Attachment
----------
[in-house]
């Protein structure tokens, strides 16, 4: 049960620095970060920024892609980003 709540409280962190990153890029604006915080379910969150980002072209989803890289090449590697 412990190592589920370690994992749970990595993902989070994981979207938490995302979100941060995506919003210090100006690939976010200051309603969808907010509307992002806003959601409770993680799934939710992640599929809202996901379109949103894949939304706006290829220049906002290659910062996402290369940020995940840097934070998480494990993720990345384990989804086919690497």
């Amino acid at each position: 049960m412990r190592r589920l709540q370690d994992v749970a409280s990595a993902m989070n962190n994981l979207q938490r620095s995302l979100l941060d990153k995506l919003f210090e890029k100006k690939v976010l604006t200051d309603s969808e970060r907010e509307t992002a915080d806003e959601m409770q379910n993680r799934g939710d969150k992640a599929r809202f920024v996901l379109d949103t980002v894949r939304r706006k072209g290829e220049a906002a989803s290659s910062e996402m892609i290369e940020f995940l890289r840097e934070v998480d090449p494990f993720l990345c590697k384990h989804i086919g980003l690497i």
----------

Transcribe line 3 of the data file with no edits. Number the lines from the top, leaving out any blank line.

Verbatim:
């Amino acid at each position: 049960m412990r190592r589920l709540q370690d994992v749970a409280s990595a993902m989070n962190n994981l979207q938490r620095s995302l979100l941060d990153k995506l919003f210090e890029k100006k690939v976010l604006t200051d309603s969808e970060r907010e509307t992002a915080d806003e959601m409770q379910n993680r799934g939710d969150k992640a599929r809202f920024v996901l379109d949103t980002v894949r939304r706006k072209g290829e220049a906002a989803s290659s910062e996402m892609i290369e940020f995940l890289r840097e934070v998480d090449p494990f993720l990345c590697k384990h989804i086919g980003l690497i």